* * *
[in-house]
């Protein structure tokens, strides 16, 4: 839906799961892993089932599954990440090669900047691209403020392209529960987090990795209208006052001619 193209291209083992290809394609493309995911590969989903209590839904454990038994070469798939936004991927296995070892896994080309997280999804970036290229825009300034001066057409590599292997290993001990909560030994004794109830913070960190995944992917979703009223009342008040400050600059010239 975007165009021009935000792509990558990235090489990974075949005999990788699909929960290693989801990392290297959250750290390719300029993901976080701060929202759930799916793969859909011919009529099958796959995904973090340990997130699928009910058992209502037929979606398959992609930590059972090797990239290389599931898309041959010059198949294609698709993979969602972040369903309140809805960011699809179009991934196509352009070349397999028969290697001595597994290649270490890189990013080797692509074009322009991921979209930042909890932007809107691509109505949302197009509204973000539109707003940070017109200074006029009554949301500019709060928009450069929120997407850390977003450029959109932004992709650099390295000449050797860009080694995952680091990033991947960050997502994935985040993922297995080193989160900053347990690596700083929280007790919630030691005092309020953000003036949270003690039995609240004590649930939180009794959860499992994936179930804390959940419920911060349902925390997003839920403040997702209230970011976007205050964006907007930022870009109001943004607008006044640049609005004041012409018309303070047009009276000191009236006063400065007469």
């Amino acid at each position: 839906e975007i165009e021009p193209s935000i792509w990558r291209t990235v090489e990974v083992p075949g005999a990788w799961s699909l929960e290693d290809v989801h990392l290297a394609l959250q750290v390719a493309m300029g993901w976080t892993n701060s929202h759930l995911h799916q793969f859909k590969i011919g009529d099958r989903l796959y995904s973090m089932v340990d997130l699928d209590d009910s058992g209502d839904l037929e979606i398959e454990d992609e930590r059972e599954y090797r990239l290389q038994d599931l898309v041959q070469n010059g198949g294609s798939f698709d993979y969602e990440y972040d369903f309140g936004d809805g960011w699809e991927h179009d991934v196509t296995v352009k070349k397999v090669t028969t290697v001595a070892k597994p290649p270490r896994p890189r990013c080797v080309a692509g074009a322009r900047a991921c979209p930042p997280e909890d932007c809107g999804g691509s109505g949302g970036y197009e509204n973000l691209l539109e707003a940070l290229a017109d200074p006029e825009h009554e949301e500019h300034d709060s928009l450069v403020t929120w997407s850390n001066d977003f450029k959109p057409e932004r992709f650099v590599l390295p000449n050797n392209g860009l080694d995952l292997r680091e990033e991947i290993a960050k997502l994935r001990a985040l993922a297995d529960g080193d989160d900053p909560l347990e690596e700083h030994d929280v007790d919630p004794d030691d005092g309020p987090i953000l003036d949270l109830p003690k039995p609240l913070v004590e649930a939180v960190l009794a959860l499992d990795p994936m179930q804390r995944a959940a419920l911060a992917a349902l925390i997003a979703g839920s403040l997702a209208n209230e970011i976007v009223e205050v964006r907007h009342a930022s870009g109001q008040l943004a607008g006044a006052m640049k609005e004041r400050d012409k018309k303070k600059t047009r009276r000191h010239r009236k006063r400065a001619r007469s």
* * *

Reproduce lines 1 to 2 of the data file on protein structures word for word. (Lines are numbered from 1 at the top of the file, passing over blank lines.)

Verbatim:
[in-house]
């Protein structure tokens, strides 16, 4: 839906799961892993089932599954990440090669900047691209403020392209529960987090990795209208006052001619 193209291209083992290809394609493309995911590969989903209590839904454990038994070469798939936004991927296995070892896994080309997280999804970036290229825009300034001066057409590599292997290993001990909560030994004794109830913070960190995944992917979703009223009342008040400050600059010239 975007165009021009935000792509990558990235090489990974075949005999990788699909929960290693989801990392290297959250750290390719300029993901976080701060929202759930799916793969859909011919009529099958796959995904973090340990997130699928009910058992209502037929979606398959992609930590059972090797990239290389599931898309041959010059198949294609698709993979969602972040369903309140809805960011699809179009991934196509352009070349397999028969290697001595597994290649270490890189990013080797692509074009322009991921979209930042909890932007809107691509109505949302197009509204973000539109707003940070017109200074006029009554949301500019709060928009450069929120997407850390977003450029959109932004992709650099390295000449050797860009080694995952680091990033991947960050997502994935985040993922297995080193989160900053347990690596700083929280007790919630030691005092309020953000003036949270003690039995609240004590649930939180009794959860499992994936179930804390959940419920911060349902925390997003839920403040997702209230970011976007205050964006907007930022870009109001943004607008006044640049609005004041012409018309303070047009009276000191009236006063400065007469």